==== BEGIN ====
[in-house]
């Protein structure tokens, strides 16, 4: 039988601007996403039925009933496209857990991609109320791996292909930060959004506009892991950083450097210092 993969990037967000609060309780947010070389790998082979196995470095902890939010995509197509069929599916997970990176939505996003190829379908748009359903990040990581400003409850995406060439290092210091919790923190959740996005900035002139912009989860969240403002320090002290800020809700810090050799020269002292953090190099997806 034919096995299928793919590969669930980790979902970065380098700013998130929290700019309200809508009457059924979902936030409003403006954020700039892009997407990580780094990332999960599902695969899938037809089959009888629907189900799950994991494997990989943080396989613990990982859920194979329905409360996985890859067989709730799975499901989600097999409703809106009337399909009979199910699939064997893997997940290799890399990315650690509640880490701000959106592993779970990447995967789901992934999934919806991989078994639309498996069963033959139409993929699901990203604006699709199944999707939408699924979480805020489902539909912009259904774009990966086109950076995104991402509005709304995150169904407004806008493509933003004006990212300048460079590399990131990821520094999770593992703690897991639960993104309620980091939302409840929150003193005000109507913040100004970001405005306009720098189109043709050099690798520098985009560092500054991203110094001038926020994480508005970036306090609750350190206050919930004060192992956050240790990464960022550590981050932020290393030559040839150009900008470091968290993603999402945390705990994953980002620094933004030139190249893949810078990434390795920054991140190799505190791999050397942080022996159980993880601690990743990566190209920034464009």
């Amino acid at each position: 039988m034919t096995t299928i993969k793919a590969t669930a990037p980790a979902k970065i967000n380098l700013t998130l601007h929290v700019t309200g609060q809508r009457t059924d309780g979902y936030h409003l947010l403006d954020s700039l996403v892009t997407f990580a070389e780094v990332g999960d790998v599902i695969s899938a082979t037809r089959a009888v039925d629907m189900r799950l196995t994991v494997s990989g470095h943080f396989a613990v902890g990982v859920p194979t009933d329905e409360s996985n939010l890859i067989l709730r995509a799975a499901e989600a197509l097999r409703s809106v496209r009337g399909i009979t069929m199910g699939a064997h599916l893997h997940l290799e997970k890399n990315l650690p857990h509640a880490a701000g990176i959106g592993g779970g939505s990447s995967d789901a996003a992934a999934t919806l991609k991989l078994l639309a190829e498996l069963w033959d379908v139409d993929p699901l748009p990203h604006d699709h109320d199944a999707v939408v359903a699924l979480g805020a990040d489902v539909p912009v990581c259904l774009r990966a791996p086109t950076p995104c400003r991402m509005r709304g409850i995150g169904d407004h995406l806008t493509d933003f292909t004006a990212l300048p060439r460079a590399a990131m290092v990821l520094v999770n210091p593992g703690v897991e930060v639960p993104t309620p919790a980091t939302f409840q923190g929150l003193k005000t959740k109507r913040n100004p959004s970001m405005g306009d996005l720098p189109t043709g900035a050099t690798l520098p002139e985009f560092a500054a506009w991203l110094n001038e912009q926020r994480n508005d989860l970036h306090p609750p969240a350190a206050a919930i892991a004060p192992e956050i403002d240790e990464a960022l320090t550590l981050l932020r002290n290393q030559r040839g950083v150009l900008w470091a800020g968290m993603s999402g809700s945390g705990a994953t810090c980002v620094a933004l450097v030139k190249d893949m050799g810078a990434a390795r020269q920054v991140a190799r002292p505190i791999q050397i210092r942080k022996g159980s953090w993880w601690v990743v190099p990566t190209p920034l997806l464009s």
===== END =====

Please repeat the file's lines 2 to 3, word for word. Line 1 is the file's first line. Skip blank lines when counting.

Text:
């Protein structure tokens, strides 16, 4: 039988601007996403039925009933496209857990991609109320791996292909930060959004506009892991950083450097210092 993969990037967000609060309780947010070389790998082979196995470095902890939010995509197509069929599916997970990176939505996003190829379908748009359903990040990581400003409850995406060439290092210091919790923190959740996005900035002139912009989860969240403002320090002290800020809700810090050799020269002292953090190099997806 034919096995299928793919590969669930980790979902970065380098700013998130929290700019309200809508009457059924979902936030409003403006954020700039892009997407990580780094990332999960599902695969899938037809089959009888629907189900799950994991494997990989943080396989613990990982859920194979329905409360996985890859067989709730799975499901989600097999409703809106009337399909009979199910699939064997893997997940290799890399990315650690509640880490701000959106592993779970990447995967789901992934999934919806991989078994639309498996069963033959139409993929699901990203604006699709199944999707939408699924979480805020489902539909912009259904774009990966086109950076995104991402509005709304995150169904407004806008493509933003004006990212300048460079590399990131990821520094999770593992703690897991639960993104309620980091939302409840929150003193005000109507913040100004970001405005306009720098189109043709050099690798520098985009560092500054991203110094001038926020994480508005970036306090609750350190206050919930004060192992956050240790990464960022550590981050932020290393030559040839150009900008470091968290993603999402945390705990994953980002620094933004030139190249893949810078990434390795920054991140190799505190791999050397942080022996159980993880601690990743990566190209920034464009």
């Amino acid at each position: 039988m034919t096995t299928i993969k793919a590969t669930a990037p980790a979902k970065i967000n380098l700013t998130l601007h929290v700019t309200g609060q809508r009457t059924d309780g979902y936030h409003l947010l403006d954020s700039l996403v892009t997407f990580a070389e780094v990332g999960d790998v599902i695969s899938a082979t037809r089959a009888v039925d629907m189900r799950l196995t994991v494997s990989g470095h943080f396989a613990v902890g990982v859920p194979t009933d329905e409360s996985n939010l890859i067989l709730r995509a799975a499901e989600a197509l097999r409703s809106v496209r009337g399909i009979t069929m199910g699939a064997h599916l893997h997940l290799e997970k890399n990315l650690p857990h509640a880490a701000g990176i959106g592993g779970g939505s990447s995967d789901a996003a992934a999934t919806l991609k991989l078994l639309a190829e498996l069963w033959d379908v139409d993929p699901l748009p990203h604006d699709h109320d199944a999707v939408v359903a699924l979480g805020a990040d489902v539909p912009v990581c259904l774009r990966a791996p086109t950076p995104c400003r991402m509005r709304g409850i995150g169904d407004h995406l806008t493509d933003f292909t004006a990212l300048p060439r460079a590399a990131m290092v990821l520094v999770n210091p593992g703690v897991e930060v639960p993104t309620p919790a980091t939302f409840q923190g929150l003193k005000t959740k109507r913040n100004p959004s970001m405005g306009d996005l720098p189109t043709g900035a050099t690798l520098p002139e985009f560092a500054a506009w991203l110094n001038e912009q926020r994480n508005d989860l970036h306090p609750p969240a350190a206050a919930i892991a004060p192992e956050i403002d240790e990464a960022l320090t550590l981050l932020r002290n290393q030559r040839g950083v150009l900008w470091a800020g968290m993603s999402g809700s945390g705990a994953t810090c980002v620094a933004l450097v030139k190249d893949m050799g810078a990434a390795r020269q920054v991140a190799r002292p505190i791999q050397i210092r942080k022996g159980s953090w993880w601690v990743v190099p990566t190209p920034l997806l464009s």